The start of fall brings cooler, more comfortable temperatures after months of blistering summer heat. Most parents know the dangers of leaving their child in a hot car during the summer, but may not be aware of the hidden heat danger during the cooler months.
Tragically, in the United States, more than 900 children have died in hot cars since 1990, according to KidsandCars.org. The thought is almost too much to bear, yet it happens all too often.
Hot car injuries and deaths are easily preventable when you learn the facts.
You’ve probably been there. It’s tough to wake a sleeping baby once they’ve finally fallen asleep in the car seat after screaming for what seems like hours. You may be tempted to say, “I’ll just run into the school for a few minutes to drop off an older sibling. The baby will be fine. After all, it’s cool out, and he’s sleeping so soundly. Right?”
Wrong—in just 10 minutes, the temperature inside a car can rise 20 degrees, putting your little one in danger.
Young children are especially susceptible to heatstroke because their bodies heat up three to five times faster than adults’ bodies. Even on a cooler day, with temperatures in the 60s, the heat can rise inside a parked car to well above 110 degrees Fahrenheit. This heat takes a dramatic and sometimes deadly toll on infants and toddlers.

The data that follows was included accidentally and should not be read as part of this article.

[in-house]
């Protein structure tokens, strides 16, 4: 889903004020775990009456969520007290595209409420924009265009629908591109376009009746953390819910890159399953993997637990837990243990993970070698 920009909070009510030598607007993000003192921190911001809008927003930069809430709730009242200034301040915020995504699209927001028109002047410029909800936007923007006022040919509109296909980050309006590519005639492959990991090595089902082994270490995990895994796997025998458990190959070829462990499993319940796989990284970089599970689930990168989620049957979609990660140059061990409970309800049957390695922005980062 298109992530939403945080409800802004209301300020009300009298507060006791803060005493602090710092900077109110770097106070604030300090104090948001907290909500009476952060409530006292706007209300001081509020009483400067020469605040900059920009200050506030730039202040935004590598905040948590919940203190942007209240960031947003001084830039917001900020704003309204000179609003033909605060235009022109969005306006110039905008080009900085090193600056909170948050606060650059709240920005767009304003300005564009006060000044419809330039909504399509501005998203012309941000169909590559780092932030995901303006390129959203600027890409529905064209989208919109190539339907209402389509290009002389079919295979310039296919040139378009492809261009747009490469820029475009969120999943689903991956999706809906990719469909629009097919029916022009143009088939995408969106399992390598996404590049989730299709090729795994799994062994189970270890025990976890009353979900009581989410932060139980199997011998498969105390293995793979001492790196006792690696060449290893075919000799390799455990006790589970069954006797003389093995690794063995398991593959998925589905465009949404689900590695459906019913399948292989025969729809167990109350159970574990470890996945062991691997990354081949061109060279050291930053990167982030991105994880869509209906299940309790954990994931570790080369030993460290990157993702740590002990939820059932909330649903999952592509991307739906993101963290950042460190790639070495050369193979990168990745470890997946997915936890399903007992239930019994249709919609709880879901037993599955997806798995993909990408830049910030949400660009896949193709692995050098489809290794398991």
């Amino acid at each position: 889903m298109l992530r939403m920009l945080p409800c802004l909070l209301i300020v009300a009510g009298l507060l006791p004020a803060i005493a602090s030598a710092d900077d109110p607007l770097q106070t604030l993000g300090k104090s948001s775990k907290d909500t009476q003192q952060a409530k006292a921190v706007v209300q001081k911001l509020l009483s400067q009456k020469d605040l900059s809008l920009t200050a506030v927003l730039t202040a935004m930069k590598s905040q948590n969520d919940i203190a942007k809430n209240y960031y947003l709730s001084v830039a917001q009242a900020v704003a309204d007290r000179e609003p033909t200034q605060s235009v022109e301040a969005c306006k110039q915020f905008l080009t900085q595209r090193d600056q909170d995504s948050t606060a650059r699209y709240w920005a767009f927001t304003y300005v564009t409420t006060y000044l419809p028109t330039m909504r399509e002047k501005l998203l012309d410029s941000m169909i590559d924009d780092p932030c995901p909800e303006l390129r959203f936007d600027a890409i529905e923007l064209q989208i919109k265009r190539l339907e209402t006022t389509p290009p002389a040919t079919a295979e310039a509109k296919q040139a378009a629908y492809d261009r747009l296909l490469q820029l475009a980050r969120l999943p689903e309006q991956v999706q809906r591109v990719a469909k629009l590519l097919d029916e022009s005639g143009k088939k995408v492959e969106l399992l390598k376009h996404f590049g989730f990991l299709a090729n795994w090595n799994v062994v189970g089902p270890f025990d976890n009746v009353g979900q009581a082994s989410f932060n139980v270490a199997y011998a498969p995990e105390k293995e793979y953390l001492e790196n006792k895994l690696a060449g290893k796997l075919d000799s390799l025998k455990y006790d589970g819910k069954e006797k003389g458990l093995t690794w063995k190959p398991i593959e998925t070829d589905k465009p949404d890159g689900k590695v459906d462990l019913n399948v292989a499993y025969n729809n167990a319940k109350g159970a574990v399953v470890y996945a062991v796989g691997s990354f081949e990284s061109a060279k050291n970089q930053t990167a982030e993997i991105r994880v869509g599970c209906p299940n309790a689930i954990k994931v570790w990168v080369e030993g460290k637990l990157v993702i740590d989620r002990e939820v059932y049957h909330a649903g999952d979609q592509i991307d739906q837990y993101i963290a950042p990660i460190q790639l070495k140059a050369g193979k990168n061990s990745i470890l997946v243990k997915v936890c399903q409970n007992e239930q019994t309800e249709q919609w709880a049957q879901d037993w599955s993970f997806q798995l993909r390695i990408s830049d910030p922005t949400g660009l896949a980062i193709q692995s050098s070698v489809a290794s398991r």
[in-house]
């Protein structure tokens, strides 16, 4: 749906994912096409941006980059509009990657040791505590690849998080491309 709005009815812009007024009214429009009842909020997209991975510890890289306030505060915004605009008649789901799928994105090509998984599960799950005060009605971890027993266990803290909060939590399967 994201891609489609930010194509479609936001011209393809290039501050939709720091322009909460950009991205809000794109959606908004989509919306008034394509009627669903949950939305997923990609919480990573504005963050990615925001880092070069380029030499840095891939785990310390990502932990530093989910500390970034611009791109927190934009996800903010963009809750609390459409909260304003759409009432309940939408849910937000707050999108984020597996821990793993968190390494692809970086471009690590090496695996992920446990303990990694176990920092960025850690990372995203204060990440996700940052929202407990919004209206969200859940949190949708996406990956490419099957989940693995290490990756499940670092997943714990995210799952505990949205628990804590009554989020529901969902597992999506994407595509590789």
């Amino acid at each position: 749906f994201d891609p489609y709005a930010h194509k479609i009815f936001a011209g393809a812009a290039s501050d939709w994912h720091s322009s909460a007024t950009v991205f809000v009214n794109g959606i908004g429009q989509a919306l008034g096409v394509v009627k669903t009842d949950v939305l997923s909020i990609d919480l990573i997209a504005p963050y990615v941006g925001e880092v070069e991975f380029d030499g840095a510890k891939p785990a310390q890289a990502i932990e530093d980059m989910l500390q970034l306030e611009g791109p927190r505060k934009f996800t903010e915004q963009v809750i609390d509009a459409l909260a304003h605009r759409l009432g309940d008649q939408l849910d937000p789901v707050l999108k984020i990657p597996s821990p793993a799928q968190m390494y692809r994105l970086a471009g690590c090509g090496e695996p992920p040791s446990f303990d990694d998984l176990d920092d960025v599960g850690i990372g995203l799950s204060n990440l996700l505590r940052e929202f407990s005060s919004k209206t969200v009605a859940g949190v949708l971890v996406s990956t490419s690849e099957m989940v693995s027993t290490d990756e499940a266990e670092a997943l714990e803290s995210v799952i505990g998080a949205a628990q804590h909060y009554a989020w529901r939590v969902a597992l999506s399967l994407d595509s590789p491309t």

AAA recommends using the acronym ACT year-round to help prevent hot car tragedies:
A– Avoid heat stroke by never leaving a child alone in a vehicle – even for a minute.
C – Create a system to help remember that the child is in the vehicle. For example, keep a stuffed toy in the car seat when the child is not seated there, and move it to the front seat when the child is in the vehicle, or keep the diaper bag in the front seat when transporting the child.
T – Take action by calling 911 if you spot a child left alone in a parked vehicle.
Now that you know the dangers, you can also take action if you see a child left in a vehicle. In 2016, Ohio enacted a law that allows people to break into vehicles to save children or animals trapped in a hot car without fear of being sued for the damage or charged criminally, as long as every door is locked and the police are called.
Heatstroke in winter:
It seems odd to talk about heatstroke in winter, but it can still happen. Parents worry their new babies will be too cold, so they bundle them up in sleepers, blankets and coats. Then, they start the car and turn on the heat.
Remember, young children and babies’ bodies heat up quickly, so in no time, your little one is overheating under all his/her gear.
The extra layers not only overheats the baby, but reduces the effectiveness of their car seat. When puffy coats and clothes are placed between the car seat harness and the child, it prevents the harness from fitting securely enough to protect the child in a crash.
Rather than covering your bundle of joy in a bundle of bulky clothes, simply put a hat on the child’s head and a blanket over the carrier when walking to and from the car. That way, the child won’t be too warm and will be secure in the car seat harness.
If you are unsure about the safest way to harness your child, you can always call one of AAA’s certified Child Passenger Safety Technicians and schedule a free car seat check. Find your closest location at www.AAA.com/CarSeat to ensure your child is safe year-round.